30.08.12 | road trip
Our visit to Delhi on Monday happened to coincide with Kiran’s visa appointment at the British Embassy, and so we embarked together on a south-bound road trip towards the capital. Driven by the expert Manoj, we decided not to take the main roads but traveled instead on the narrow agricultural lanes that run along the Ganges’ irrigation canals. It was a really beautiful journey, passing by farmland and through rural villages – and a chance for us to learn a little more about locally growing trees and crops.
The main reason for our trip was to meet Aanchal Sodhani, the Senior Arts Project Manager at the British Council, to discuss a potential collaboration in relation to Chandar Nager. It was an exciting meeting, and we talked about a number of options which could open up the process of working with the local community to a larger audience. We also had a successful shopping trip to buy a printer and replace Alex’s laptop, which died on arrival in India… but almost risked loosing the new purchases when our rickshaw got marooned in monsoon rain and we found ourselves wading thigh high in flood water! In the evening we had a chance to catch up with friends based in Delhi: Julia King, who’s researching incremental housing strategies in Savda Ghevra; Ryan LeCluyse, who’s working on the sanitation improvement projects with Quicksand; Amritha Ballal who’s working with traditional craftsmanship in the Himalayas with her firm Space Matters. It was great to hear about their work, and talk about our project, over large plates of delicious momos!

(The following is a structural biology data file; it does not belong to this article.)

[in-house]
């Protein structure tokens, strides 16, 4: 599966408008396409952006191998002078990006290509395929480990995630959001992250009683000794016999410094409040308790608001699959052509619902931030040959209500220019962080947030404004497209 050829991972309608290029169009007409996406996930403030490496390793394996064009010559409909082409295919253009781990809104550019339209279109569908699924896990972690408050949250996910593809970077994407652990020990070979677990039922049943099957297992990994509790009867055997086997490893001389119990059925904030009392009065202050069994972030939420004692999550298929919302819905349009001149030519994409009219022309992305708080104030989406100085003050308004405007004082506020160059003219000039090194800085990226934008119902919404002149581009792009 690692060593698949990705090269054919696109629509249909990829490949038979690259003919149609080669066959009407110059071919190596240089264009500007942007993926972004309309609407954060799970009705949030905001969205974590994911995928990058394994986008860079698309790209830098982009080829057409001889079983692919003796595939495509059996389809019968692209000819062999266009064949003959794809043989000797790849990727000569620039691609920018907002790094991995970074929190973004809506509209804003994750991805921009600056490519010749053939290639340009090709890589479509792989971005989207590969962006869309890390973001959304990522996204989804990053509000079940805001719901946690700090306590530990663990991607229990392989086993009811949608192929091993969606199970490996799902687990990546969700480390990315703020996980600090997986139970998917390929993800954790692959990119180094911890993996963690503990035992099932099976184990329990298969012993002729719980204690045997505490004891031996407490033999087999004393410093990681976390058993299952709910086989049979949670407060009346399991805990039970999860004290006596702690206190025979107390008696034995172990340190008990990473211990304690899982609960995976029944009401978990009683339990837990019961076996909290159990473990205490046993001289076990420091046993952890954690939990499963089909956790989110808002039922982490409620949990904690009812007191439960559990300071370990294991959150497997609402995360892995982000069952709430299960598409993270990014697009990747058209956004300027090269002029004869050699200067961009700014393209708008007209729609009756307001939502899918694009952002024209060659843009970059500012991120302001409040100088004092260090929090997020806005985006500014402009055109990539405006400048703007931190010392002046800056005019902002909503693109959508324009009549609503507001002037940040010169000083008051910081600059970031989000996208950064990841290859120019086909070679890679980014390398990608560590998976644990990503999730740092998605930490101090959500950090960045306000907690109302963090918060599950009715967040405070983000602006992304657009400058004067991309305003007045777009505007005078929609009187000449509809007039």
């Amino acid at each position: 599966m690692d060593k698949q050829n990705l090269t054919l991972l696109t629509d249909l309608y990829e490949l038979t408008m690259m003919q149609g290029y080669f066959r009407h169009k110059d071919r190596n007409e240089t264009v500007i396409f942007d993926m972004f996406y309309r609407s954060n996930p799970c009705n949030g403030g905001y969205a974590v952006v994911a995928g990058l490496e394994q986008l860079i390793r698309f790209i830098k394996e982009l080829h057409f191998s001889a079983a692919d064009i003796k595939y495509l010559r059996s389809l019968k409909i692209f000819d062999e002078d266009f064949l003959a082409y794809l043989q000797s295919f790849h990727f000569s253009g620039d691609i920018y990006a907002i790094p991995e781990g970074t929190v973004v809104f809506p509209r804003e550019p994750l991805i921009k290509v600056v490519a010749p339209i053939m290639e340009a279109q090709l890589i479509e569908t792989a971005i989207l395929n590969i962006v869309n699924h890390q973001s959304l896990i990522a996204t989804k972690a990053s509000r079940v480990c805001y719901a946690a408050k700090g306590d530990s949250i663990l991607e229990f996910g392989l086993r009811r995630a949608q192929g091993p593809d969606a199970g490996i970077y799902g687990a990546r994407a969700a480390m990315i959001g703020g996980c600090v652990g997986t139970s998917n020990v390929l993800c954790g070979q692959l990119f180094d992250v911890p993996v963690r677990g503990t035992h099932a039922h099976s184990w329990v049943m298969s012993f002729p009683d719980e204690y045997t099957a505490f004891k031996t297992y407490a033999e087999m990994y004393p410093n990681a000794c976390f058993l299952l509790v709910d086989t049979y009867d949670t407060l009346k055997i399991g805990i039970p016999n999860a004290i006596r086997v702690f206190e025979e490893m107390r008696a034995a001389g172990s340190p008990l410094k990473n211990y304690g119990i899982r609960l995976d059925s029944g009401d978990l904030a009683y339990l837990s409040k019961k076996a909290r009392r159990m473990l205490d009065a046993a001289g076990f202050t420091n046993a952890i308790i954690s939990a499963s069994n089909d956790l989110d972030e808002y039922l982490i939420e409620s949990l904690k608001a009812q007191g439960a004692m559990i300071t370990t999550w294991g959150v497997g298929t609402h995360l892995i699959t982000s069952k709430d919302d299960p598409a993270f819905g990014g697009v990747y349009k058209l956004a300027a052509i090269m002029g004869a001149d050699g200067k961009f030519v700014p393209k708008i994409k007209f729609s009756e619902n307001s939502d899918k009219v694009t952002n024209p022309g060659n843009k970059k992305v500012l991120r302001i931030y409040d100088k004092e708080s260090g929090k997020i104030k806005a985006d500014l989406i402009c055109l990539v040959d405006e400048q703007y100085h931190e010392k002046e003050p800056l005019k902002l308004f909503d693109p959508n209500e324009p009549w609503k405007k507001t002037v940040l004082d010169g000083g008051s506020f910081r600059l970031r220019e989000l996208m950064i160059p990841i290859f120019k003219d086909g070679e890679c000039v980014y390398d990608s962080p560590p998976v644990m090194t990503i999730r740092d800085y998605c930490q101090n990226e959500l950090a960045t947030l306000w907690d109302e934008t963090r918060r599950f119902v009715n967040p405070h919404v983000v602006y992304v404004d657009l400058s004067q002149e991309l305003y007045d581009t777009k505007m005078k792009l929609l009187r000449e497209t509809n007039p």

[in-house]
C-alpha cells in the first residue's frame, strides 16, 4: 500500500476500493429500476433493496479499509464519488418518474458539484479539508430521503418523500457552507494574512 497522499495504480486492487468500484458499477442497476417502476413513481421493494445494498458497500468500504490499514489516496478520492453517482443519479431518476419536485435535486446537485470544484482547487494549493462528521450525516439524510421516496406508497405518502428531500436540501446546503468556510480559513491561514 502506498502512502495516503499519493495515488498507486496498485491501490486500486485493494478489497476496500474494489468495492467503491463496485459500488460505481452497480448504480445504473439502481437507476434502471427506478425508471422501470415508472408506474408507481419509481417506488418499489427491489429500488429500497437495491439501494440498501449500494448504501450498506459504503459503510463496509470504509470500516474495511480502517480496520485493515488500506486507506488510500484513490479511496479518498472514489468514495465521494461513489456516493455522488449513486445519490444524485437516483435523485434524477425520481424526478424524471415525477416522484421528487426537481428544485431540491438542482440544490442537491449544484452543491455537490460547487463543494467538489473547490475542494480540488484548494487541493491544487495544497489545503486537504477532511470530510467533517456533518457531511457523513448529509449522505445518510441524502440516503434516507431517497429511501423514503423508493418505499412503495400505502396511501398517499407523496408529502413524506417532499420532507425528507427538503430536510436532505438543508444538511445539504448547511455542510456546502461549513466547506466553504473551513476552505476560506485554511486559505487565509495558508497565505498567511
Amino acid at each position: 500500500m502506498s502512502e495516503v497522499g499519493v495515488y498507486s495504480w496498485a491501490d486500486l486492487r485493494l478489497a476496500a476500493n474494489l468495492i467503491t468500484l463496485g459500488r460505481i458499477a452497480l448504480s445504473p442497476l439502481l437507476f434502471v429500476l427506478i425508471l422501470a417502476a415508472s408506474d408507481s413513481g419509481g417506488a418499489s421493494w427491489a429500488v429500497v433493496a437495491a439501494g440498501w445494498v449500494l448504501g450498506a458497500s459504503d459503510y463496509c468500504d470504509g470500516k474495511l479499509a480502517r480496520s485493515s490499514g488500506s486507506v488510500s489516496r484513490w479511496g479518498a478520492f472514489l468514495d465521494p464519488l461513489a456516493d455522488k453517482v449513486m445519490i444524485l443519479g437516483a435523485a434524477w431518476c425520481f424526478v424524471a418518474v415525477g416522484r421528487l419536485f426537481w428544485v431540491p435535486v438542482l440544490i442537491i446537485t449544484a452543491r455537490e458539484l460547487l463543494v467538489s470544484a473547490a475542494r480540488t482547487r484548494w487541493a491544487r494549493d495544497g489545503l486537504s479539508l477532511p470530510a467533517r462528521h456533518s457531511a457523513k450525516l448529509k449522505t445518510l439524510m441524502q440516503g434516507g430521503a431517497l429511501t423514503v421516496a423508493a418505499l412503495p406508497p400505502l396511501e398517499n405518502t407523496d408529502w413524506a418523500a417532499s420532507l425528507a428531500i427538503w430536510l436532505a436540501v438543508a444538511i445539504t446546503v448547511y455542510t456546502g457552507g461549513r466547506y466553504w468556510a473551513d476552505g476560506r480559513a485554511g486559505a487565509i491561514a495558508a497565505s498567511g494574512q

We left early the next morning to head back to Dehradun, but not before stopping for some breakfast pakoras courtesy of Kiran’s relatives in North Delhi. On the way back she decided we should make a slight detour to visit two rural schools that were started by Nanhi Dunya, but are now thriving and being run independently. They were really wonderful places, full of spirit – and the kids and teachers seemed incredibly excited about us visiting. The hospitality we received was amazing… and we ate some the most delicious food we’ve tasted in India so far – all locally grown in the school’s organic farm. It was great to see the extent of Nanhi Dunya’s influence, and the amount of respect Kiran has from all of the people who work with her. The day was completed by a quick stop at the banks of the Ganges near Haridwar, where we offered prayers by lighting candles in the middle of bundles of flowers gathered together in banana leaf baskets. Experiencing India with someone like Kiran is a unique and inspiring opportunity to understand the cultures and communities here… we’re very grateful for her time and energy!